Birth Injury: Failing to Perform a C-Section in a Timely Manner
More than 30 percent of children born in the U.S. every year are born via cesarean deliveries, also known as C-sections. The most common reason for a cesarean section is labor dystocia, or labor that isn’t progressing. If labor isn’t progressing along well, the mother and baby may be at risk for long-term consequences and even death.
Labor is broken down into phases in the medical community, with the first phase being dilation and opening of the cervix. The second phase is after complete cervical dilation and the mother is pushing.
During both of these phases, the medical professionals and doctors should be taking measures if labor isn’t progressing effectively to protect the health of the child and mother. If you or a loved one was injured during birth because a doctor failed to perform a C-section in time, contact the birth injury attorneys at Pope and Howard today: (404) 885-9999.
Signs that Labor Isn’t Progressing and May Require a C-Section
Healthy labor will go through both stages of labor (dilation and pushing), resulting in a happy union between the mother and child. However, labor doesn’t always go according to plan.
Doctors and medical professionals should regularly monitor both the fetus and the mother to ensure they stay healthy and that labor is normally progressing.
During this regular monitoring, there can be several signs that would signal a doctor to either do further tests or call for a C-section, including:
- Baby in distress. If the fetal heart rate drops or has alarming changes, a C-section may be needed to get the baby born as quickly as possible.
- Placenta issues. Placentas can sometimes detach early, which could cause excessive bleeding in the mother, or can block the cervix, making labor incredibly painful and blocking the birth canal.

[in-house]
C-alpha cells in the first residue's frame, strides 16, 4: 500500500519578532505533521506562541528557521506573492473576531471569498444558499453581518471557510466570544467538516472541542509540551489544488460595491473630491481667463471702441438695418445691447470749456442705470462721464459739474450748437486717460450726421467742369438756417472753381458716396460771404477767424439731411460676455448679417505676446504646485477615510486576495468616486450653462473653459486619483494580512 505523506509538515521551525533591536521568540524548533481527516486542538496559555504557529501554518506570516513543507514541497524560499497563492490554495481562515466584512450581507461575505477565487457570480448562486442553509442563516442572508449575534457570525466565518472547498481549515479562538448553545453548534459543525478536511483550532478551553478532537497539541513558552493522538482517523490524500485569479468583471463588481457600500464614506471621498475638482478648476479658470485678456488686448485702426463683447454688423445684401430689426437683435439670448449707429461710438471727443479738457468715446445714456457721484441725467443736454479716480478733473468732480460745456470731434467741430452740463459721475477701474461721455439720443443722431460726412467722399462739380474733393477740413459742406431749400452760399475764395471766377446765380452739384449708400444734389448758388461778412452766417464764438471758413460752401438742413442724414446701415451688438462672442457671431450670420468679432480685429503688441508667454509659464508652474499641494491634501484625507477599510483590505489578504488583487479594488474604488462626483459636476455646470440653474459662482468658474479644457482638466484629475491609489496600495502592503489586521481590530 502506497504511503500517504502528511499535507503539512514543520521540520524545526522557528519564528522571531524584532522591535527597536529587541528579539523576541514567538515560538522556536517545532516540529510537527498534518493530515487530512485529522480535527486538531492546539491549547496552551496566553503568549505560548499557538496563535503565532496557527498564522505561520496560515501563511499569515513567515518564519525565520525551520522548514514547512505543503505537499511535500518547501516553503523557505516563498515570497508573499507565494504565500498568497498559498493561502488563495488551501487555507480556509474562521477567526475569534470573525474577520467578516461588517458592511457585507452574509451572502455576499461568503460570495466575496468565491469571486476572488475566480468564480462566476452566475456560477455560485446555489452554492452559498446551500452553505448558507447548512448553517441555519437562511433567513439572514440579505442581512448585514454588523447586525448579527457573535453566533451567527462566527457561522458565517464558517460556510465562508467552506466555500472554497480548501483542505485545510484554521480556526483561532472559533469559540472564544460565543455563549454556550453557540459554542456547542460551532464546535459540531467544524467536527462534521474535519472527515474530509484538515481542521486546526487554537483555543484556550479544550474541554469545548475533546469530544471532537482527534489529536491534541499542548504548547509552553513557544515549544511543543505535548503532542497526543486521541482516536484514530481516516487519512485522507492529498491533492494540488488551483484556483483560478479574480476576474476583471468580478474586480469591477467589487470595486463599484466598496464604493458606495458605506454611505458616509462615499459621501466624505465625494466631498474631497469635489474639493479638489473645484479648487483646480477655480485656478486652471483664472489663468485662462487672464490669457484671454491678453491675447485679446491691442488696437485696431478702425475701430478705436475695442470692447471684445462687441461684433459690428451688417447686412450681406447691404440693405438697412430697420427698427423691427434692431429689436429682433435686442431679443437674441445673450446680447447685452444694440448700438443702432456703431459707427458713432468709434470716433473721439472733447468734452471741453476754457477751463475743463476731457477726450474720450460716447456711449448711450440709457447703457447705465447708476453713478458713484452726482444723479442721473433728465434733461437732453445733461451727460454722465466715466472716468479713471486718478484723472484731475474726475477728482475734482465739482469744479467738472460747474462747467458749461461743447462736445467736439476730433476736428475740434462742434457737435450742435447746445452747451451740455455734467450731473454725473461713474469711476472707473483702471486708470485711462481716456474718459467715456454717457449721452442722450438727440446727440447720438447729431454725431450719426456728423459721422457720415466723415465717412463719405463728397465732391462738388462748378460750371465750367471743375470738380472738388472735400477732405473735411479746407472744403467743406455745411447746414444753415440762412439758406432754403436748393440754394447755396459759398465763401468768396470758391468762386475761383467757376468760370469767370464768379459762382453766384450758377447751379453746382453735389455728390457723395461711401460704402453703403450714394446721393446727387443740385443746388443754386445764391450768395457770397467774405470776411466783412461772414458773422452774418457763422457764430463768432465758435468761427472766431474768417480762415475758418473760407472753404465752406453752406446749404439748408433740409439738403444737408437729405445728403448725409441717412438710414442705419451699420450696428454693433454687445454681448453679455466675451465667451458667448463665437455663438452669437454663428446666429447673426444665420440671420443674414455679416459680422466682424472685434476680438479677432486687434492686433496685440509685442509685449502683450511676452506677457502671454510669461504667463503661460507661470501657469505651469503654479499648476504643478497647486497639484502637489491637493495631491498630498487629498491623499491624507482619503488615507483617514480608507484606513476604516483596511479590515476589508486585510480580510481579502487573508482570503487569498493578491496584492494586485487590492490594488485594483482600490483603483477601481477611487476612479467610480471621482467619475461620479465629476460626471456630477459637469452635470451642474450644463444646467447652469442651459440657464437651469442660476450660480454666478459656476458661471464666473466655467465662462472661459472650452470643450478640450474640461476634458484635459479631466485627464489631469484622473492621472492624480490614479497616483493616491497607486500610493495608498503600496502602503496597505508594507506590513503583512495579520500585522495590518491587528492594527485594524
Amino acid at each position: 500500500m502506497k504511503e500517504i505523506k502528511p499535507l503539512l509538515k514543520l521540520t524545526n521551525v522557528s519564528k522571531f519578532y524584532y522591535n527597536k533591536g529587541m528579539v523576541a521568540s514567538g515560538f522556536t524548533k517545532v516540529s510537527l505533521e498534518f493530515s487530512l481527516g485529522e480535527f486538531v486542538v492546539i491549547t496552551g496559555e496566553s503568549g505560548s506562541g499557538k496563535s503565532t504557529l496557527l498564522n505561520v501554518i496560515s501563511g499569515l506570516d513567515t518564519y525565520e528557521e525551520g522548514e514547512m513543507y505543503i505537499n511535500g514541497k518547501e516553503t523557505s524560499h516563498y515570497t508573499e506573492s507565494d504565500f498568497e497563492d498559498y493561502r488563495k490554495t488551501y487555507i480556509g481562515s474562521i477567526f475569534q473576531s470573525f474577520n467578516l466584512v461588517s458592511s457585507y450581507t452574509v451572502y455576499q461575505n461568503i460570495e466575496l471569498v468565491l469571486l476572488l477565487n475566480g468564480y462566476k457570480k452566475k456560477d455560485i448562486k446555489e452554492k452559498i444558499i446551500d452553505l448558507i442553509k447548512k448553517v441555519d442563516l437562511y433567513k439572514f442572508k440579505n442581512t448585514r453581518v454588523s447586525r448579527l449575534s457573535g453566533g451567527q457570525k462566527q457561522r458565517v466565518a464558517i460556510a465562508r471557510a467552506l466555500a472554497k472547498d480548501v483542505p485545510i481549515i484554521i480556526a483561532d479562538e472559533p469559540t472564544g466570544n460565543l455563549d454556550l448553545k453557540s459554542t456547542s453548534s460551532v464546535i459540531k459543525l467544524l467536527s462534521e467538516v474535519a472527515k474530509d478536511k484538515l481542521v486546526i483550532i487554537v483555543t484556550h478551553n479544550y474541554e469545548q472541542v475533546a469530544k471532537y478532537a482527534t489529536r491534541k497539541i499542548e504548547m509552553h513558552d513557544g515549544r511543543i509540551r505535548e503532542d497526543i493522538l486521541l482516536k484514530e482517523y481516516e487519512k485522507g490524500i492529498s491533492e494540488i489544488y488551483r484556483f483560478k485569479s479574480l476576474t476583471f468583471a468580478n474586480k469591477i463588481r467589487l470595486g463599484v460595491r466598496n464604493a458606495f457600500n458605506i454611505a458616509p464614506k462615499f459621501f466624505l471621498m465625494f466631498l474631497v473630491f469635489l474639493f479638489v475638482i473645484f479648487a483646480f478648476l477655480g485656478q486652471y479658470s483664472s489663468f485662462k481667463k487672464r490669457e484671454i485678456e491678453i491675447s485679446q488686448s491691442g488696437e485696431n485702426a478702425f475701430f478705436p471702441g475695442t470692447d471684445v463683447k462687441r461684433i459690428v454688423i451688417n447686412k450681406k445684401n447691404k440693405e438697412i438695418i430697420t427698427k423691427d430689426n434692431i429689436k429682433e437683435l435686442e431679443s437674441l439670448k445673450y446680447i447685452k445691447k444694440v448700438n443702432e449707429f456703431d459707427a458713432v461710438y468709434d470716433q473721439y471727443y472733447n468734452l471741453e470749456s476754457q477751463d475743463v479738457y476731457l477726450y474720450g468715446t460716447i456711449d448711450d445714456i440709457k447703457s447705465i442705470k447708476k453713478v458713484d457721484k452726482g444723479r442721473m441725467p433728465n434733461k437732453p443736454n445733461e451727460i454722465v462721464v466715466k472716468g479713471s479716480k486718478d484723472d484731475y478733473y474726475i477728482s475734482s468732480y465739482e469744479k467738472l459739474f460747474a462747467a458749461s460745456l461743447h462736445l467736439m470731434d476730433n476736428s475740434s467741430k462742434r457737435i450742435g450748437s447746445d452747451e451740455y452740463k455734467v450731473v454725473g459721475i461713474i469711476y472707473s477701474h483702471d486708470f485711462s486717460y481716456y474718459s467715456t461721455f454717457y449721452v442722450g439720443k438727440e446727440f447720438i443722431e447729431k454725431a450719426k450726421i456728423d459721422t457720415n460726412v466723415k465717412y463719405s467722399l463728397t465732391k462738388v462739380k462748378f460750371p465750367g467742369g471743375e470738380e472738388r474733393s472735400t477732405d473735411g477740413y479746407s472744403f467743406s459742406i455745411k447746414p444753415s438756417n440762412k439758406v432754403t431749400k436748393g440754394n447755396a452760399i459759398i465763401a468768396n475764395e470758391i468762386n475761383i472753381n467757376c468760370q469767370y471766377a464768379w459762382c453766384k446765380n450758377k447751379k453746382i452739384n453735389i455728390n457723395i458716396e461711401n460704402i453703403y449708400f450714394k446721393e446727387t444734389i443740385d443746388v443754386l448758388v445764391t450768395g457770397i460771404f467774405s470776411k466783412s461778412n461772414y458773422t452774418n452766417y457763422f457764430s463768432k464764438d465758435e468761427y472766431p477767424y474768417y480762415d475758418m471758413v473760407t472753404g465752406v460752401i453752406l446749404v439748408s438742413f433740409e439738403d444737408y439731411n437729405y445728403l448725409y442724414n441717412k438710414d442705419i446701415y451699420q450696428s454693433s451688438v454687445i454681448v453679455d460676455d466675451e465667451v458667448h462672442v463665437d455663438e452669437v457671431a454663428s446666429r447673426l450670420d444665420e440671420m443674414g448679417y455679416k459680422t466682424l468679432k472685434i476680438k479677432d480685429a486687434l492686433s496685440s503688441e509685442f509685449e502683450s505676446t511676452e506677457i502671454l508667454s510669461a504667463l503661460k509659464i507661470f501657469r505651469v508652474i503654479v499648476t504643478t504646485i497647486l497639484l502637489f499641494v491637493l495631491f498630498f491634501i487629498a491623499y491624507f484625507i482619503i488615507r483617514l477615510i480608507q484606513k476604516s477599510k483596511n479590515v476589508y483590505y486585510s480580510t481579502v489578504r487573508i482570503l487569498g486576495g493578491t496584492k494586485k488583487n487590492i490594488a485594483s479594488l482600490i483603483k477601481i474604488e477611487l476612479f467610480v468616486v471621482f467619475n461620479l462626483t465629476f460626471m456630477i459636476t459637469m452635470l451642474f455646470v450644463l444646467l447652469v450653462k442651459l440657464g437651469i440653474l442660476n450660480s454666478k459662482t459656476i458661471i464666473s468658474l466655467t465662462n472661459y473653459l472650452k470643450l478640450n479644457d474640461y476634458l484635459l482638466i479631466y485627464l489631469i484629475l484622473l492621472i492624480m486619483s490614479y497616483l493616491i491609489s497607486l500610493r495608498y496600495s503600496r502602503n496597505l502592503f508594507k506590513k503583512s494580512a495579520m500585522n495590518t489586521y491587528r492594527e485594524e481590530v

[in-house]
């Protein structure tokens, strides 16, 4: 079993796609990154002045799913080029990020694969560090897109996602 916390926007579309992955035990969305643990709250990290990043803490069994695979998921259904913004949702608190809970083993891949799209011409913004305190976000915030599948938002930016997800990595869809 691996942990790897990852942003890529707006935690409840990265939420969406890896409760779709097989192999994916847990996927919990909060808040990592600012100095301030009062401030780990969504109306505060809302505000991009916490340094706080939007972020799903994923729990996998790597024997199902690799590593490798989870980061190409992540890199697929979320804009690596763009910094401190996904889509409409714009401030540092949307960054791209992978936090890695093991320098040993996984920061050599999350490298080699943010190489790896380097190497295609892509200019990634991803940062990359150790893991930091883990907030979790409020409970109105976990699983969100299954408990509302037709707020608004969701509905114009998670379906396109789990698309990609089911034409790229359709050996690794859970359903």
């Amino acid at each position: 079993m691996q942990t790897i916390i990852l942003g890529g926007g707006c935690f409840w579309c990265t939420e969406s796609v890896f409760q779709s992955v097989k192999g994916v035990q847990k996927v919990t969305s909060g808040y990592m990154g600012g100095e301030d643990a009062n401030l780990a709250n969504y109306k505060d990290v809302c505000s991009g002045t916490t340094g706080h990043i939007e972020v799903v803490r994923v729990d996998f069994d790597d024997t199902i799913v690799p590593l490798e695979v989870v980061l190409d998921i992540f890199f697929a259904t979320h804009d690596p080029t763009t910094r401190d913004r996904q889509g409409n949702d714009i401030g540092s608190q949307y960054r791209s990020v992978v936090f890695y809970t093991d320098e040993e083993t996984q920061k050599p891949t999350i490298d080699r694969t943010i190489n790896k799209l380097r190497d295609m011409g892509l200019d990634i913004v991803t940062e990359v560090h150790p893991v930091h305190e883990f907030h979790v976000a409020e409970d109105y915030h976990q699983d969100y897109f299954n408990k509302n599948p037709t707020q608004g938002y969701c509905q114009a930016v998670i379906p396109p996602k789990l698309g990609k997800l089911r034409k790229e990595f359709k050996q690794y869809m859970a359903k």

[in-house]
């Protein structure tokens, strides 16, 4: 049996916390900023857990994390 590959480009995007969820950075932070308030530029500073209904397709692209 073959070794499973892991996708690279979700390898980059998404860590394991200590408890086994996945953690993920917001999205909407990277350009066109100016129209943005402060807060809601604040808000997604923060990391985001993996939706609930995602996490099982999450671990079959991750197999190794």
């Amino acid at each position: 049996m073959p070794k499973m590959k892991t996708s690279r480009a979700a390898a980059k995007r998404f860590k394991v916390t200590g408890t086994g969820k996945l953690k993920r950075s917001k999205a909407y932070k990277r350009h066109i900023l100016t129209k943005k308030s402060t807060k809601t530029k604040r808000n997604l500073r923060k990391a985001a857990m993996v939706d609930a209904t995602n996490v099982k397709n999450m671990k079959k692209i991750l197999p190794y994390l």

- Multiple births. If a woman has a high-risk pregnancy because of multiples, a C-section will sometimes be ordered before labor, especially if one of the babies is not in a head-down position.
- Breech or transverse position. Babies that are in the incorrect birth position, either feet or buttocks first (breech) or side or shoulder first (transverse), may require a C-section delivery to protect the fetus and the mother.
- Prolapsed cord. A prolapsed umbilical cord occurs when a part of the cord goes through the cervix ahead of the baby. If the doctor sees this condition, a c-section would be required.
- Preeclampsia. If the mother’s blood pressure rises to an unsafe level, the doctor may order a C-section to help reduce her blood pressure and protect the patient and baby.
- Blockage. If the mother has fibroids or a pelvic fracture, or the baby has an unusually large head due to hydrocephalus or another genetic condition, a C-section might be called for to get the baby out quickly.
- Previous C-section. While not always the case, many doctors will plan for a C-section if the mother has had a previous c-section because a vaginal birth could rupture the previous uterine surgical scar.
Seek Compensation for Birth Injuries with the Leading Atlanta Med Mal Lawyers
If you or a loved one suffered harm or loss due to a doctor’s failure to perform a C-section in a timely manner, we can help you seek compensation for damages. Birth should be a time of celebration, not a traumatic experience. Give us a call today at (404) 885-9999 if you think you have a medical malpractice case in Atlanta or the state of Georgia.